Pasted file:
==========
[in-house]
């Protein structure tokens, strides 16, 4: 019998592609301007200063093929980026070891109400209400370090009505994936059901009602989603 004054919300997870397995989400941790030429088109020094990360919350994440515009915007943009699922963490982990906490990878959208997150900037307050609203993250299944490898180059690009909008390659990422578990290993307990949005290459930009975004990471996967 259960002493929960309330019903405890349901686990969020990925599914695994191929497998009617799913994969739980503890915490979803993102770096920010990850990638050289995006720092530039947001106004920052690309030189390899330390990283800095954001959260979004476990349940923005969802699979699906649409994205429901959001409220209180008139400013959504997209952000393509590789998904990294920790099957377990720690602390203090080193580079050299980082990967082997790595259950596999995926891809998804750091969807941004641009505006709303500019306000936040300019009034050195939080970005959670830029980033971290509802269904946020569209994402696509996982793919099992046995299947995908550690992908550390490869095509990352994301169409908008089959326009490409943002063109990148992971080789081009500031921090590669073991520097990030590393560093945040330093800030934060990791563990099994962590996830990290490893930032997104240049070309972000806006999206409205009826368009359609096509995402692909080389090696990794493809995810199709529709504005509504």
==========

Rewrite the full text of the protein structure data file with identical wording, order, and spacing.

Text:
[in-house]
């Protein structure tokens, strides 16, 4: 019998592609301007200063093929980026070891109400209400370090009505994936059901009602989603 004054919300997870397995989400941790030429088109020094990360919350994440515009915007943009699922963490982990906490990878959208997150900037307050609203993250299944490898180059690009909008390659990422578990290993307990949005290459930009975004990471996967 259960002493929960309330019903405890349901686990969020990925599914695994191929497998009617799913994969739980503890915490979803993102770096920010990850990638050289995006720092530039947001106004920052690309030189390899330390990283800095954001959260979004476990349940923005969802699979699906649409994205429901959001409220209180008139400013959504997209952000393509590789998904990294920790099957377990720690602390203090080193580079050299980082990967082997790595259950596999995926891809998804750091969807941004641009505006709303500019306000936040300019009034050195939080970005959670830029980033971290509802269904946020569209994402696509996982793919099992046995299947995908550690992908550390490869095509990352994301169409908008089959326009490409943002063109990148992971080789081009500031921090590669073991520097990030590393560093945040330093800030934060990791563990099994962590996830990290490893930032997104240049070309972000806006999206409205009826368009359609096509995402692909080389090696990794493809995810199709529709504005509504």